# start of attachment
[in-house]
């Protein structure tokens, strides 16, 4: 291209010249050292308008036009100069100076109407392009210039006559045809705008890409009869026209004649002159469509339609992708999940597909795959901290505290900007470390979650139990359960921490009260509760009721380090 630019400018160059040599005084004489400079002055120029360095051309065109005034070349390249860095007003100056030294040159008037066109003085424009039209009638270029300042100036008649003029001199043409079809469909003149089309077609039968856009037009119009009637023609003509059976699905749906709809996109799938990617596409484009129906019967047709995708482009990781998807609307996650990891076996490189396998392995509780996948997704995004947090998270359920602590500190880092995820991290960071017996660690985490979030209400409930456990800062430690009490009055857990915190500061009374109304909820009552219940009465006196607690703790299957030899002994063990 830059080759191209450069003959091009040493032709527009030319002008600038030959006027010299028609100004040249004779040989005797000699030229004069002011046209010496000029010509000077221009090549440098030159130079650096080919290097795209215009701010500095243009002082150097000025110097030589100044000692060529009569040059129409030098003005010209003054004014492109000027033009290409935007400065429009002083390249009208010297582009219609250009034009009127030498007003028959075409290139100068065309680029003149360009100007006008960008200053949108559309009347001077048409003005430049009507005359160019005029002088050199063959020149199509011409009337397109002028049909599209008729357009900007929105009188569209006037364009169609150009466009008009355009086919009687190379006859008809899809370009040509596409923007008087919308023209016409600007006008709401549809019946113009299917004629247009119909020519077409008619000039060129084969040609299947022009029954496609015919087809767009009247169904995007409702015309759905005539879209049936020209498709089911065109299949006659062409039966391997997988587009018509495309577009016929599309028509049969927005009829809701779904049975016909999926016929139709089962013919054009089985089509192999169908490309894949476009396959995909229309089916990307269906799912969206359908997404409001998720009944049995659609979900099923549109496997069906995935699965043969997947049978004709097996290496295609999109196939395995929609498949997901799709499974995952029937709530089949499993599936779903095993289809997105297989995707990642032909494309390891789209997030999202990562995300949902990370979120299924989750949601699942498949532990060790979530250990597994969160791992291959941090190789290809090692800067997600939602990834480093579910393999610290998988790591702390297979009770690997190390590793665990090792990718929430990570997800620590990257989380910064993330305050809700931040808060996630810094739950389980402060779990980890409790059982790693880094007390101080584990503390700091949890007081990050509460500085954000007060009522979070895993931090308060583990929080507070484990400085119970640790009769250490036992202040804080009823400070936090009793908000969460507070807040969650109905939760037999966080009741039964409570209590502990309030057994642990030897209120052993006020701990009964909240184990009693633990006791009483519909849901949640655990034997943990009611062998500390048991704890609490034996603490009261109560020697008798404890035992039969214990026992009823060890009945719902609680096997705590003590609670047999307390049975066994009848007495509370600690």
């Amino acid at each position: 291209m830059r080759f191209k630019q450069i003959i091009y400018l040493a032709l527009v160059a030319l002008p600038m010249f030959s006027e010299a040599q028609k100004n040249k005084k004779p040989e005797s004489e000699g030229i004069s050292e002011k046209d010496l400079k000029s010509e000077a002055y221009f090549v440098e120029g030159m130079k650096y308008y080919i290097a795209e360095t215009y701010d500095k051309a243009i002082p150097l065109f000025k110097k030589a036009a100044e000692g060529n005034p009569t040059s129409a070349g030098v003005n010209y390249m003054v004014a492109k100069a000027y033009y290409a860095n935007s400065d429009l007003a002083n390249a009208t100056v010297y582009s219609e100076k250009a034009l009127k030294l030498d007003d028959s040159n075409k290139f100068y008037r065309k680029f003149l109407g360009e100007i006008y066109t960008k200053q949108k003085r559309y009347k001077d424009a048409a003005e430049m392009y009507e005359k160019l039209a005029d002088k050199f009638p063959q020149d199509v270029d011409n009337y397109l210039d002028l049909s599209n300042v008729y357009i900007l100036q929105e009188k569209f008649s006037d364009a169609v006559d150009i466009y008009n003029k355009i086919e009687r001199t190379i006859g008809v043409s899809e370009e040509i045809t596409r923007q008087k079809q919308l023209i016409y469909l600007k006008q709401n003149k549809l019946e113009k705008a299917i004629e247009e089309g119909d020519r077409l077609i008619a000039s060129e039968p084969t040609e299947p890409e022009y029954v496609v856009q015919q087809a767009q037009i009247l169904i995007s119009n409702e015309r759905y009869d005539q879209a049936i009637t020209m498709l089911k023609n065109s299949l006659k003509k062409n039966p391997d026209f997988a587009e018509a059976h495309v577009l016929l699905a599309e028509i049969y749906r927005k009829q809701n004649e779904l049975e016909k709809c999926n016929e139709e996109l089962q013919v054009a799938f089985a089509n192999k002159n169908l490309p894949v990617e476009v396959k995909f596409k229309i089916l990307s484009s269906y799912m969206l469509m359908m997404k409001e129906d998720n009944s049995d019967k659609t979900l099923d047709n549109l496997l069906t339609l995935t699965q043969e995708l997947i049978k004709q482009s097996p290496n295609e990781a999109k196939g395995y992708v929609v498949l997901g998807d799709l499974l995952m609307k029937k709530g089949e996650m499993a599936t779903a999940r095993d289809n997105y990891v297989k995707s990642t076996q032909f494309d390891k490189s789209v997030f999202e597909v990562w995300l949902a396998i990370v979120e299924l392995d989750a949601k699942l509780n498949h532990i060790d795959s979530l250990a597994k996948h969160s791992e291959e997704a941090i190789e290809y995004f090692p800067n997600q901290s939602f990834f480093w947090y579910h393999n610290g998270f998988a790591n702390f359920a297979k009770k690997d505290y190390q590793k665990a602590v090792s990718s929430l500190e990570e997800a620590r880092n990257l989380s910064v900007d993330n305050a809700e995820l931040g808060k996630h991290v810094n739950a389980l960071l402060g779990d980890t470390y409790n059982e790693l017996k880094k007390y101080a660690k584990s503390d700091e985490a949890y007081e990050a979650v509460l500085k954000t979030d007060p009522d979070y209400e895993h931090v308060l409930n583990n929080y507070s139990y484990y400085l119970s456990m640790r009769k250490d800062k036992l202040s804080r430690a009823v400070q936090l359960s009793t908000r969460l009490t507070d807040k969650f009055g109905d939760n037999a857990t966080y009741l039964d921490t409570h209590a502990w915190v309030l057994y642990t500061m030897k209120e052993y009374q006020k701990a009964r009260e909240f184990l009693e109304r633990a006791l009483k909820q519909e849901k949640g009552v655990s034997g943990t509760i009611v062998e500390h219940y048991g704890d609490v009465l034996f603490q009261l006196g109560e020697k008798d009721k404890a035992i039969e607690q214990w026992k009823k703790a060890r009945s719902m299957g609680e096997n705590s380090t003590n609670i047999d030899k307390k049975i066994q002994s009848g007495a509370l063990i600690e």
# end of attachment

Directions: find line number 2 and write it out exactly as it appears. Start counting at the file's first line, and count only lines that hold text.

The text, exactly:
């Protein structure tokens, strides 16, 4: 291209010249050292308008036009100069100076109407392009210039006559045809705008890409009869026209004649002159469509339609992708999940597909795959901290505290900007470390979650139990359960921490009260509760009721380090 630019400018160059040599005084004489400079002055120029360095051309065109005034070349390249860095007003100056030294040159008037066109003085424009039209009638270029300042100036008649003029001199043409079809469909003149089309077609039968856009037009119009009637023609003509059976699905749906709809996109799938990617596409484009129906019967047709995708482009990781998807609307996650990891076996490189396998392995509780996948997704995004947090998270359920602590500190880092995820991290960071017996660690985490979030209400409930456990800062430690009490009055857990915190500061009374109304909820009552219940009465006196607690703790299957030899002994063990 830059080759191209450069003959091009040493032709527009030319002008600038030959006027010299028609100004040249004779040989005797000699030229004069002011046209010496000029010509000077221009090549440098030159130079650096080919290097795209215009701010500095243009002082150097000025110097030589100044000692060529009569040059129409030098003005010209003054004014492109000027033009290409935007400065429009002083390249009208010297582009219609250009034009009127030498007003028959075409290139100068065309680029003149360009100007006008960008200053949108559309009347001077048409003005430049009507005359160019005029002088050199063959020149199509011409009337397109002028049909599209008729357009900007929105009188569209006037364009169609150009466009008009355009086919009687190379006859008809899809370009040509596409923007008087919308023209016409600007006008709401549809019946113009299917004629247009119909020519077409008619000039060129084969040609299947022009029954496609015919087809767009009247169904995007409702015309759905005539879209049936020209498709089911065109299949006659062409039966391997997988587009018509495309577009016929599309028509049969927005009829809701779904049975016909999926016929139709089962013919054009089985089509192999169908490309894949476009396959995909229309089916990307269906799912969206359908997404409001998720009944049995659609979900099923549109496997069906995935699965043969997947049978004709097996290496295609999109196939395995929609498949997901799709499974995952029937709530089949499993599936779903095993289809997105297989995707990642032909494309390891789209997030999202990562995300949902990370979120299924989750949601699942498949532990060790979530250990597994969160791992291959941090190789290809090692800067997600939602990834480093579910393999610290998988790591702390297979009770690997190390590793665990090792990718929430990570997800620590990257989380910064993330305050809700931040808060996630810094739950389980402060779990980890409790059982790693880094007390101080584990503390700091949890007081990050509460500085954000007060009522979070895993931090308060583990929080507070484990400085119970640790009769250490036992202040804080009823400070936090009793908000969460507070807040969650109905939760037999966080009741039964409570209590502990309030057994642990030897209120052993006020701990009964909240184990009693633990006791009483519909849901949640655990034997943990009611062998500390048991704890609490034996603490009261109560020697008798404890035992039969214990026992009823060890009945719902609680096997705590003590609670047999307390049975066994009848007495509370600690």